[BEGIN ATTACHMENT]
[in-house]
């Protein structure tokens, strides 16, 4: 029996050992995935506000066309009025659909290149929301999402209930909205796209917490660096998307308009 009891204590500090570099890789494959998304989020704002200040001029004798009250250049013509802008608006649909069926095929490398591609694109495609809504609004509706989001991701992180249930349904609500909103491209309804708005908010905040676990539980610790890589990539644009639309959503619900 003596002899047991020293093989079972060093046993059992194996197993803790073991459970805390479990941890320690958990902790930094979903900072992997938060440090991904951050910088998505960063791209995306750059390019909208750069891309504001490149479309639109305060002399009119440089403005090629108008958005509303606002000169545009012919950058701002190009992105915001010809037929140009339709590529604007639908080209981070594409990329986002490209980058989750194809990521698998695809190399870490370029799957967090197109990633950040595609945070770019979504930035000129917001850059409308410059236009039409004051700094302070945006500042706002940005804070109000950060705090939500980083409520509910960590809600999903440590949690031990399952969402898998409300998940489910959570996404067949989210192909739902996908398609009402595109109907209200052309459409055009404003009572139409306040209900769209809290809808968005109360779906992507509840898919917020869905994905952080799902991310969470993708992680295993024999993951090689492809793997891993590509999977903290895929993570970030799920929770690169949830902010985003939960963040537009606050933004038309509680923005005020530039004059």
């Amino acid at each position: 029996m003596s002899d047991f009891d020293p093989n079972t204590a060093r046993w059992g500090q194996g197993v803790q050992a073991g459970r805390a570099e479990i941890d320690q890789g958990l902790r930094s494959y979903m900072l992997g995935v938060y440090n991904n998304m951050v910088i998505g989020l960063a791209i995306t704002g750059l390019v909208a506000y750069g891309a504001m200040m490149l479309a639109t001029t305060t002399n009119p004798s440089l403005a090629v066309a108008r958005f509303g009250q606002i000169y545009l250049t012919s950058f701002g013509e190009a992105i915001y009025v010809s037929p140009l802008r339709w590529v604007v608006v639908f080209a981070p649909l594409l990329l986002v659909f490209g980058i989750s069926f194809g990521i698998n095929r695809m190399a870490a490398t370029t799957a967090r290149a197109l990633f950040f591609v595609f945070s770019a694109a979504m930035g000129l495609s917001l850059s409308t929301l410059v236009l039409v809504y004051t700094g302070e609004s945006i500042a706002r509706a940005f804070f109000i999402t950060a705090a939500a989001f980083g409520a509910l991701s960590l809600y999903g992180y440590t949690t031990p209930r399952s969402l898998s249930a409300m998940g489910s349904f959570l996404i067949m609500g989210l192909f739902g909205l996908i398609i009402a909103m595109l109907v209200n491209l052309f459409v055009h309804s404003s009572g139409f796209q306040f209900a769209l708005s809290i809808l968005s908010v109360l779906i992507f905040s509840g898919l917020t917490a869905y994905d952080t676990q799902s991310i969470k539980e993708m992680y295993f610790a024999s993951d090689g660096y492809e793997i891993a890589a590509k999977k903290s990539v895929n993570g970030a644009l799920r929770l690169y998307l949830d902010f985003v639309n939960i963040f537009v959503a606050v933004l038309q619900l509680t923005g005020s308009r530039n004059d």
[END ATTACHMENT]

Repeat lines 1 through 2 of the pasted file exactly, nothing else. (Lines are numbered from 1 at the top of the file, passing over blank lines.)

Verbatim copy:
[in-house]
């Protein structure tokens, strides 16, 4: 029996050992995935506000066309009025659909290149929301999402209930909205796209917490660096998307308009 009891204590500090570099890789494959998304989020704002200040001029004798009250250049013509802008608006649909069926095929490398591609694109495609809504609004509706989001991701992180249930349904609500909103491209309804708005908010905040676990539980610790890589990539644009639309959503619900 003596002899047991020293093989079972060093046993059992194996197993803790073991459970805390479990941890320690958990902790930094979903900072992997938060440090991904951050910088998505960063791209995306750059390019909208750069891309504001490149479309639109305060002399009119440089403005090629108008958005509303606002000169545009012919950058701002190009992105915001010809037929140009339709590529604007639908080209981070594409990329986002490209980058989750194809990521698998695809190399870490370029799957967090197109990633950040595609945070770019979504930035000129917001850059409308410059236009039409004051700094302070945006500042706002940005804070109000950060705090939500980083409520509910960590809600999903440590949690031990399952969402898998409300998940489910959570996404067949989210192909739902996908398609009402595109109907209200052309459409055009404003009572139409306040209900769209809290809808968005109360779906992507509840898919917020869905994905952080799902991310969470993708992680295993024999993951090689492809793997891993590509999977903290895929993570970030799920929770690169949830902010985003939960963040537009606050933004038309509680923005005020530039004059």